Law School: Liberty University School of Law
Course ID: LAW 565
Term: Spring 2019
Instructor: Prof. Thompson
My Grade Earned: B
- Ethical Problems in the Practice of Law by Lisa G. Lerman & Philip G. Schrag
- 3rd edition (2012)
- Hardcover (ISBN: 9781454803010)
- 3rd edition (2012)
|Rule #||Rule Topic||Tab Color||Page #|
|1.2||Scope of Representation||Purple||8|
|1.7||Conflict of Interest||Purple||19|
|1.8||Transactions with Clients||Purple||__|
|1.10||Imputed Conflict of Interest||Purple||34|
|3.4||Fairness to Opposition||Purple||59|
|3.5||Influencing Judges and Juries||Purple||61|
|3.7||Lawyer as a Witness||Purple||64|
|4.2||Contacting Represented People||Purple||69|
|4.3||Contacting Unrepresented People||Purple||70|
|4.4||Evidence From Others||Purple||70|
|5.4||Nonlawyer Fee Sharing||Purple||74|
|5.5||Unauthorized Practice of Law||Purple||79|
|5.6||Restricting Right to Practice||Purple||79|
|7.2||Specific Advertising Rules||Purple||__|
Rules Not On Final
Rules 1.12, 2.3, 2.4 4.3, 5.7, 6.1, 6.3, 6.5, 7.5, 7.6, & 8.5 are not on the final.
Morals are one's internal beliefs of right and wrong.
True morality is determined by God, but this often does not align with people's personal morals or legal ethical standards.
Ethics are external rules imposed upon upon people to make them behave more morally.
Many things are immoral but ethical. Some things are unethical but still moral.
A lawyer shall provide competent representation to a client. Competent representation requires the legal knowledge, skill, thoroughness and preparation reasonably necessary for the representation.
One can be competent in a matter he does not have training or experience in.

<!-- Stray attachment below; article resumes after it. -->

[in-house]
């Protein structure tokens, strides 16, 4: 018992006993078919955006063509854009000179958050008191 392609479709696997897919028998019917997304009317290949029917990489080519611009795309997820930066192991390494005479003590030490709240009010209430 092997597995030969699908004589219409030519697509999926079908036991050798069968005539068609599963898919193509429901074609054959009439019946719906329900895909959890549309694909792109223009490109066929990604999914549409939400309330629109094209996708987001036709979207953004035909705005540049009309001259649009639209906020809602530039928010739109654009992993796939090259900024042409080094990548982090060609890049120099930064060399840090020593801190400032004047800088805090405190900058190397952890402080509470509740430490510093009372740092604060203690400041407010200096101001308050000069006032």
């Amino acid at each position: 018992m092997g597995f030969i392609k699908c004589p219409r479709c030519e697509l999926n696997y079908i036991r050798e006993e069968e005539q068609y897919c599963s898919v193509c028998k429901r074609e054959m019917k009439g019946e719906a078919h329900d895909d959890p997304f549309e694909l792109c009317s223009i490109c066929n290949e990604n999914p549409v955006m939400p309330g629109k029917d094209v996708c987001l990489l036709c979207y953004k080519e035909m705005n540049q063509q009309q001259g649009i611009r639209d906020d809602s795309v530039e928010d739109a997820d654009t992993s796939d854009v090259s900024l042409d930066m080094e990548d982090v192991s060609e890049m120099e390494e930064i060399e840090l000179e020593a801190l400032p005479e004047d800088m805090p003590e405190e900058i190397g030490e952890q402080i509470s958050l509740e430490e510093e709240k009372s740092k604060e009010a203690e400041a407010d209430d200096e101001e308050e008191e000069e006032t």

- A lawyer shall not reveal information relating to the representation of a client unless the client gives informed consent, the disclosure is impliedly authorized in order to carry out the representation or the disclosure is permitted by paragraph (b).
- While usually only followed if there is a possibility of harming the client, the letter of the rule basically prevents sharing anything ever at all.
- Comment 4 also says that it prohibits revealing information that do not reveal protected information but could reasonably lead to the discovery of such information.
- Comment 20 says that this even applies to former clients.
- A lawyer may reveal information relating to the representation of a client to the extent the lawyer reasonably believes necessary:
- to prevent reasonably certain death or substantial bodily harm;
- to prevent the client from committing a crime or fraud that is reasonably certain to result in substantial injury to the financial interests or property of another and in furtherance of which the client has used or is using the lawyer's services;
- to prevent, mitigate or rectify substantial injury to the financial interests or property of another that is reasonably certain to result or has resulted from the client's commission of a crime or fraud in furtherance of which the client has used the lawyer's services;
- to secure legal advice about the lawyer's compliance with these Rules;
- to establish a claim or defense on behalf of the lawyer in a controversy between the lawyer and the client, to establish a defense to a criminal charge or civil claim against the lawyer based upon conduct in which the client was involved, or to respond to allegations in any proceeding concerning the lawyer's representation of the client;
- to comply with other law or a court order; or